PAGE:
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Let account-based marketing be your guide.

Four steps to account-based marketing brilliance in high-tech.

You’ve been using email marketing for years. And you’ve even tried newer lead gen tactics like influencer marketing, retargeted advertising, and paid search. But with rising competition, longer buying cycles, and more decision-makers slowing the process, your tried-and-true tactics just don’t work like they used to. That’s why so many high-tech marketers are seeking out new and innovative ways of reaching their ideal customers.

With account-based marketing as their guide, more and more organizations have uncovered a direct route to their North Star. Using account-based marketing, sales and marketing teams work together to focus their efforts and resources on those customers who present the greatest opportunity for the business. While account-based marketing isn’t a new strategy, emerging technologies are making it easier for companies of all sizes to implement it at scale.

Dorothea Gosling, ABM center of excellence leader, CSC1.

“Account-based marketing has its roots in practices that go back decades, but new technologies make all the difference.”

Dorothea Gosling
ABM Center of Excellence leader, CSC1

With the inclusion of more and more digital interactions in account-based marketing efforts—from emails and forms to targeting and personalization, marketers have an even better chance of reaching more of their best-fit customers in a highly personalized, relevant manner—all before a visitor fills out a form on their website

If you’ve not yet found your way, here are four ways you can get started with account-based marketing now and discover your own North Star.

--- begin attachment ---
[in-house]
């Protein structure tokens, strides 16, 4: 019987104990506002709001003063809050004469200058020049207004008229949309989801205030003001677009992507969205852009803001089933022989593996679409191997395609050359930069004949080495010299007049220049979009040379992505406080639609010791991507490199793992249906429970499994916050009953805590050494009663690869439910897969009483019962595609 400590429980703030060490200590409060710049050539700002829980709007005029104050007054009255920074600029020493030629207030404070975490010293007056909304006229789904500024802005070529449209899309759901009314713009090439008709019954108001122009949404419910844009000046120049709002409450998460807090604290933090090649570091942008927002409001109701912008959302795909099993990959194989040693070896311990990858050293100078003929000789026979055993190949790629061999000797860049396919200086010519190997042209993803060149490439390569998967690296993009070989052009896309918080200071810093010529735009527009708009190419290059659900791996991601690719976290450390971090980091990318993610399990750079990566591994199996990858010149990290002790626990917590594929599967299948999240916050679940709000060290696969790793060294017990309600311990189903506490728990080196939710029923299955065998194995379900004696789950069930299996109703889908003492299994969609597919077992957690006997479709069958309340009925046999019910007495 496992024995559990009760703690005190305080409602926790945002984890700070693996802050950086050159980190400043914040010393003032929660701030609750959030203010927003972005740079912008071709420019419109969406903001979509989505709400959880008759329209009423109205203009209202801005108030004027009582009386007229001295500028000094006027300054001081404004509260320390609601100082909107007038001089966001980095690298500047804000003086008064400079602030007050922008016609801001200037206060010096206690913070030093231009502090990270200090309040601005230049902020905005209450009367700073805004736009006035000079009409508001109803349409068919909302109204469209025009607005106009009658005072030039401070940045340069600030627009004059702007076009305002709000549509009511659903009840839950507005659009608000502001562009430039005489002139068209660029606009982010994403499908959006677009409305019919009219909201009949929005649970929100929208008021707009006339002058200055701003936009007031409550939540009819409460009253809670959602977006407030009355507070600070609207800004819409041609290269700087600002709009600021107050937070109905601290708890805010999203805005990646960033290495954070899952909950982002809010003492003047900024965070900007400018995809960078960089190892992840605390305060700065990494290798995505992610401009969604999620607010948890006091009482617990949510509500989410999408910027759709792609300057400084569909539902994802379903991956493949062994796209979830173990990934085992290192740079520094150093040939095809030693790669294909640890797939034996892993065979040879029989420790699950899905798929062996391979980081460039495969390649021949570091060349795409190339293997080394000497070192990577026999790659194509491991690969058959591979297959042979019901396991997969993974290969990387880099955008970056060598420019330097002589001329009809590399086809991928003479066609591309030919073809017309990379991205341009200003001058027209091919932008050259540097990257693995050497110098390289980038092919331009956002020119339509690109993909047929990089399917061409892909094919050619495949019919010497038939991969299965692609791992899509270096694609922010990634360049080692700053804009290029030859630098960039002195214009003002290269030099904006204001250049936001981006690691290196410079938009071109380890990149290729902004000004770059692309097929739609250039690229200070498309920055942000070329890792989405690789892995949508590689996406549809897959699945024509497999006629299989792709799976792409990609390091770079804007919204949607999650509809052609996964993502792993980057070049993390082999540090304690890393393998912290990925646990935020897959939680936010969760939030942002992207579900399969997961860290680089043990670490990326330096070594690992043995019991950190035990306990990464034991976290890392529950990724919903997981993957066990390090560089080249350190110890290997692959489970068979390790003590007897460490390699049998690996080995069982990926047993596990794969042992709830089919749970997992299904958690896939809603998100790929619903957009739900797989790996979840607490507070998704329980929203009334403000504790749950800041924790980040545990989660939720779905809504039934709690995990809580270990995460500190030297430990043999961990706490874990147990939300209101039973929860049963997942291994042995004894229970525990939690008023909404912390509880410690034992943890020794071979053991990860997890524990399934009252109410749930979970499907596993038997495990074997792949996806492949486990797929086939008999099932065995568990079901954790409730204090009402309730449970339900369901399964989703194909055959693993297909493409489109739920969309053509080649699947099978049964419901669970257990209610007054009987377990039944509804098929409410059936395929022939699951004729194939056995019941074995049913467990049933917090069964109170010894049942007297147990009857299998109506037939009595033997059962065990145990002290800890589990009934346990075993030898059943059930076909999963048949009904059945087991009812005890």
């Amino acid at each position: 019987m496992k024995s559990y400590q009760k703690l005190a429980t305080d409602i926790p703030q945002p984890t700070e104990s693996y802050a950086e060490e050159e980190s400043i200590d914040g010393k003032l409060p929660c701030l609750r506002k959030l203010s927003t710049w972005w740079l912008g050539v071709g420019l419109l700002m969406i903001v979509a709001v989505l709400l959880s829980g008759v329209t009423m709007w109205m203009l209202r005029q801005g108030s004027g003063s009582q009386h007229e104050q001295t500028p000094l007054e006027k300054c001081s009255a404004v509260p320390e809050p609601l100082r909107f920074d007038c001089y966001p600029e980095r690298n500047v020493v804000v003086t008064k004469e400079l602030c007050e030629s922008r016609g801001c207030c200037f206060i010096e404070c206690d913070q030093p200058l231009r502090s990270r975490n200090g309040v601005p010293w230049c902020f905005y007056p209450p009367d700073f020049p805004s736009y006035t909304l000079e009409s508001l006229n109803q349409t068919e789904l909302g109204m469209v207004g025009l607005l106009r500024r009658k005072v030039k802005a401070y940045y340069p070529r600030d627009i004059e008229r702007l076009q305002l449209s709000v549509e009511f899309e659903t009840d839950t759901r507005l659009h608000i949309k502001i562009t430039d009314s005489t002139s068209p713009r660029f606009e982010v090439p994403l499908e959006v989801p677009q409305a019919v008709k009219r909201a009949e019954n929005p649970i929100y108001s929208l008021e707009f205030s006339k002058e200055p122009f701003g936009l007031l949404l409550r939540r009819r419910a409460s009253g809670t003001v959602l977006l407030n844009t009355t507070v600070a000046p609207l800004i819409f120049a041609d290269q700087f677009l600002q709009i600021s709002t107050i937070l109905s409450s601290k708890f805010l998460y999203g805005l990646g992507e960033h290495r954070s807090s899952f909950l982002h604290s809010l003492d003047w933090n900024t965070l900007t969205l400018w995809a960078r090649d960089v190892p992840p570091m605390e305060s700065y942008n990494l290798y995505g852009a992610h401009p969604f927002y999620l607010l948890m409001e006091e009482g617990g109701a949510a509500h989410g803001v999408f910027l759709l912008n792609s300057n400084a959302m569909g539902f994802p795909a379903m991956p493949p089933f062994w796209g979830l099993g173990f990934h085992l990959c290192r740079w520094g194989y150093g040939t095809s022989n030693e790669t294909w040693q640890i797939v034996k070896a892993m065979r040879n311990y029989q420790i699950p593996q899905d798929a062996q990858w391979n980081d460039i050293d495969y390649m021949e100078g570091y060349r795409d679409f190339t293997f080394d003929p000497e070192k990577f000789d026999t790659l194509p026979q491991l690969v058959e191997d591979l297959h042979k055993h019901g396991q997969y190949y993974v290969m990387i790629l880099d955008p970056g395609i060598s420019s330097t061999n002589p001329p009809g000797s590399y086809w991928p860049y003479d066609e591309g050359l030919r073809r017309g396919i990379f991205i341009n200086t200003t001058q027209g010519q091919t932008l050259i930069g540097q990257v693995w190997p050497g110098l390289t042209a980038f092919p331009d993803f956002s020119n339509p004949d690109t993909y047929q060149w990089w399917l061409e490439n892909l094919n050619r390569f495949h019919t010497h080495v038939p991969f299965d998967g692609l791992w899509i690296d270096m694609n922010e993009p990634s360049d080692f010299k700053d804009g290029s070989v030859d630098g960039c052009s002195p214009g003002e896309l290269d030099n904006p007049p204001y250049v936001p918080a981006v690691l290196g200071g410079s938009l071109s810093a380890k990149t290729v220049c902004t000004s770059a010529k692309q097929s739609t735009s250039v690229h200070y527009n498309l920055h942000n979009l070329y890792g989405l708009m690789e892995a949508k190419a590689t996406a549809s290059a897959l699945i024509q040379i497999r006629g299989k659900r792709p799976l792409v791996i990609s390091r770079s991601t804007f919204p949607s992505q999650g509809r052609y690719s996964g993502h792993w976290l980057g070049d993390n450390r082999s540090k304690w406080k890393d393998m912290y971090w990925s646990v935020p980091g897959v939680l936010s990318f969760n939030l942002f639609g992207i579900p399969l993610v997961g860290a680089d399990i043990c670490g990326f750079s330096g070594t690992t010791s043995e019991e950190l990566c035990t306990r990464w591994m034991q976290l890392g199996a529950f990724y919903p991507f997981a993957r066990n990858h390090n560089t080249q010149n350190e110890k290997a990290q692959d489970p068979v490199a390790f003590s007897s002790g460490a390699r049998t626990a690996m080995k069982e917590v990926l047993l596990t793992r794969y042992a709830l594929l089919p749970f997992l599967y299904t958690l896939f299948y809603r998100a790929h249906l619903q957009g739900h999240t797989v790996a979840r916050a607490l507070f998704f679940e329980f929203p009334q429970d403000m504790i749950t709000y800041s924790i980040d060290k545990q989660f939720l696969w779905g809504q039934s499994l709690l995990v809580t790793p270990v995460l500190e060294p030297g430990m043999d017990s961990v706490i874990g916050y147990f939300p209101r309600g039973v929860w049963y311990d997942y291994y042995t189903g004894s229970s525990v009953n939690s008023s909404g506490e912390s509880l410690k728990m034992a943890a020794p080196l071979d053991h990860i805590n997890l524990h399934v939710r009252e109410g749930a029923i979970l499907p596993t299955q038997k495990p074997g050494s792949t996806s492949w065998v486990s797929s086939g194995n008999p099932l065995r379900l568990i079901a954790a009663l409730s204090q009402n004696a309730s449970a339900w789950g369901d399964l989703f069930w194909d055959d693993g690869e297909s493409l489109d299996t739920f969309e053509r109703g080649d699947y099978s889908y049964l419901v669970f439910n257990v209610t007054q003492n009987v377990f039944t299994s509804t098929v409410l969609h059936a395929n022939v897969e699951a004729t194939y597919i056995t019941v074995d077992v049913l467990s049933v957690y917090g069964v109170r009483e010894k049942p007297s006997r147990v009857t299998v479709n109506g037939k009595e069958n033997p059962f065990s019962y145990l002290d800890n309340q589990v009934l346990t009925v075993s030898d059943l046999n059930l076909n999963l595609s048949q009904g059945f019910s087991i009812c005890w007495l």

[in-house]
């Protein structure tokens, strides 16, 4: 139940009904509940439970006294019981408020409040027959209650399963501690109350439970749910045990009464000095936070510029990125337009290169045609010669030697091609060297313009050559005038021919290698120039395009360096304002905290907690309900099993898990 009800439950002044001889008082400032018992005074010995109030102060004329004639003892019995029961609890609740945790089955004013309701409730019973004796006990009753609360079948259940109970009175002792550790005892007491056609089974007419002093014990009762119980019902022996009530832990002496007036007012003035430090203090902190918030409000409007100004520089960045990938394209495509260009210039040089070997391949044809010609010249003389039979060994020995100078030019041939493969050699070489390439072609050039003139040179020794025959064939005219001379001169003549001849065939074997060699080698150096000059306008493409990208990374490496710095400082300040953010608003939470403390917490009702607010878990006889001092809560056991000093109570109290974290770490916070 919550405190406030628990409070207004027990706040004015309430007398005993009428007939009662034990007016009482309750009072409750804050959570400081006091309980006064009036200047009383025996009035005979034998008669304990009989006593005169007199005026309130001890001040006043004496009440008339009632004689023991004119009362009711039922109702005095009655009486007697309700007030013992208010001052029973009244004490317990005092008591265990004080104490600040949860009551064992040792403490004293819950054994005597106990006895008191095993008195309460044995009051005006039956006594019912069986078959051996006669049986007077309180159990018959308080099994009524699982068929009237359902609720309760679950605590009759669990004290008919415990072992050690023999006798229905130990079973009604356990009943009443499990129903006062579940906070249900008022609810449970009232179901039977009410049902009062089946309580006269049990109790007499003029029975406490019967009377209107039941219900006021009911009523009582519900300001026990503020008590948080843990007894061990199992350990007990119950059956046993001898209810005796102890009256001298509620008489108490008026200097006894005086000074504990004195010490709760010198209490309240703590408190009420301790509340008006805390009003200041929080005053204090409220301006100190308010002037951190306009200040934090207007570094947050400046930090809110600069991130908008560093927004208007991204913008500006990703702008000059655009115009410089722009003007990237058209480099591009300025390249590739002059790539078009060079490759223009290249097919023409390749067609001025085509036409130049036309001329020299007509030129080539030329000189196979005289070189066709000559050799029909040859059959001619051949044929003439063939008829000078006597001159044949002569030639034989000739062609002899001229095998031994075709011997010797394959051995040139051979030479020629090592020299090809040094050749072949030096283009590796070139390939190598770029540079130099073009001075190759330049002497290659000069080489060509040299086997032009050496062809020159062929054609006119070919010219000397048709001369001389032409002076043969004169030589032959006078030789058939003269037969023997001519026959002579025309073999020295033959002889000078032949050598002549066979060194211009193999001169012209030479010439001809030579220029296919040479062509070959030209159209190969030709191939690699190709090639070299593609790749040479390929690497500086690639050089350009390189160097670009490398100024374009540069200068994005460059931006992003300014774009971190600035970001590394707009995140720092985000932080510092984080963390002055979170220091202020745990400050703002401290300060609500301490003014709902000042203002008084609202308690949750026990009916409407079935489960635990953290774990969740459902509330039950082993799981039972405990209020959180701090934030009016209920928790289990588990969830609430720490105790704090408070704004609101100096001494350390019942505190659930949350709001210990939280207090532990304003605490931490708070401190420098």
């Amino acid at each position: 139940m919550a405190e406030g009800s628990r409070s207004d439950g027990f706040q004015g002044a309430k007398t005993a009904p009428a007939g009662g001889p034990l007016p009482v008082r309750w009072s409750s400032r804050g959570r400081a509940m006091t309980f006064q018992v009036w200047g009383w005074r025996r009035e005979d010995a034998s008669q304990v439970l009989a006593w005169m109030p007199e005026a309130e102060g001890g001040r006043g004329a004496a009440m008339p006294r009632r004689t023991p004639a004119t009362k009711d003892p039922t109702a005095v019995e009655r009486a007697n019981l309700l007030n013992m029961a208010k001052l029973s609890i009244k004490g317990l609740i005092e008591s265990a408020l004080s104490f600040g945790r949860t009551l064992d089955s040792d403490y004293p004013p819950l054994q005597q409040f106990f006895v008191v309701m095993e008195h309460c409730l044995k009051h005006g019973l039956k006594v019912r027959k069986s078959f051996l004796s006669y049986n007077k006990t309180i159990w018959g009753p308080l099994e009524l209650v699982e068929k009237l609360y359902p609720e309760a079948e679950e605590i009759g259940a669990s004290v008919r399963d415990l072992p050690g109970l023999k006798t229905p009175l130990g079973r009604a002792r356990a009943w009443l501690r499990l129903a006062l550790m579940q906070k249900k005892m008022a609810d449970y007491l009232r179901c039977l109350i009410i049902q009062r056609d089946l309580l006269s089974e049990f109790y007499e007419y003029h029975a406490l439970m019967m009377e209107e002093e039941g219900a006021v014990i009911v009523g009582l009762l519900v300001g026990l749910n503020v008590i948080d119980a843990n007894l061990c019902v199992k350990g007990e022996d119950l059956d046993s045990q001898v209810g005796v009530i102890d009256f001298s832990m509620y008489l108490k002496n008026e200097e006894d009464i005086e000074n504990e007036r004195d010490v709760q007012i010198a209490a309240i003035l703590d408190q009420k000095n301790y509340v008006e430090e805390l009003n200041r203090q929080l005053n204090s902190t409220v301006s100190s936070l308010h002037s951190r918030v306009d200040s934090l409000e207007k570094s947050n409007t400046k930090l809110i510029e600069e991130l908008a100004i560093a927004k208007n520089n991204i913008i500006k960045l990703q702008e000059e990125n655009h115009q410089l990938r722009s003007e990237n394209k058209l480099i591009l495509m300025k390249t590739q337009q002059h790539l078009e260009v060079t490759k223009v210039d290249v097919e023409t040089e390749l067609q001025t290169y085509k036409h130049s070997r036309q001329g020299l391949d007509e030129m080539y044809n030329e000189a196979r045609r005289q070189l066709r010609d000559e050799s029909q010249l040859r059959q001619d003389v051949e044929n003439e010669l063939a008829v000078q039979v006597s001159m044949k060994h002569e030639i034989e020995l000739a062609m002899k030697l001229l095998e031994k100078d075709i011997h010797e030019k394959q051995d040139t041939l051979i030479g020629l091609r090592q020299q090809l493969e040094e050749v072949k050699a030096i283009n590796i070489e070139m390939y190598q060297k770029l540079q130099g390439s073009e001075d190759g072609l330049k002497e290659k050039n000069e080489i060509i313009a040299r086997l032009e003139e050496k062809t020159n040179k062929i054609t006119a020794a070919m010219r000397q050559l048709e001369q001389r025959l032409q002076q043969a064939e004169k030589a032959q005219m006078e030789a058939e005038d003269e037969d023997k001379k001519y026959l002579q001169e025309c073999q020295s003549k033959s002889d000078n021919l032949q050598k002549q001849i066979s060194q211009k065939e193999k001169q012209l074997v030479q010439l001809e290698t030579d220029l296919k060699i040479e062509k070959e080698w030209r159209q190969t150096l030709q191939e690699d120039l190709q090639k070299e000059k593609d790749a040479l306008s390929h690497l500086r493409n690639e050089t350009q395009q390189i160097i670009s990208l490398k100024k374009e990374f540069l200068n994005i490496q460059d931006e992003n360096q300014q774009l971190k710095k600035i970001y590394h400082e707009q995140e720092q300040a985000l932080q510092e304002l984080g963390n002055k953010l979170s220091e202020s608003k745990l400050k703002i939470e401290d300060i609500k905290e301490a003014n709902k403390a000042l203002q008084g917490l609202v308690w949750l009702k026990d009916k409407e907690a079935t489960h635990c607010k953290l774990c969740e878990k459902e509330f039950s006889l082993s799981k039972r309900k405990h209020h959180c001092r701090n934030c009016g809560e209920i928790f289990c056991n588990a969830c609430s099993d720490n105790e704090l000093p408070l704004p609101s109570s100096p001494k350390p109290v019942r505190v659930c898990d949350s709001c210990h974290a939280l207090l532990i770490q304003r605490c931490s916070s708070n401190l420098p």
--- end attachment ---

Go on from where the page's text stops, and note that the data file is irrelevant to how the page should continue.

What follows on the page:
ABM image 1.

Step 1:
Align sales and marketing.

The digital transformation has disrupted B2B high tech, making companies rethink everything from organizational processes to the technologies that support them. But it’s the people who can make or break those digital initiatives. If sales and marketing don’t work together to identify shared goals and agree on a plan to get there, the chances their efforts will succeed are slim. And B2B marketers recognize this.


78% of B2B marketers say the team they need to work with most closely in order to move digital initiatives forward is sales—ahead of IT, CRM, and Customer/User Experience.

— Digital Marketing in the High-Tech Sector Survey, Ovum2

Holly Bounds, digital strategy leader for GE Energy Connections, understands the importance of keeping sales and marketing interacting on an ongoing basis and advocates involving sales in every step of the buying process. “You need to have that triumvirate in place,” she says. “Even if you don’t shift people into a specific role, you need to have your fingers out, the phone calls going, and have that key integration. It's got to be ongoing.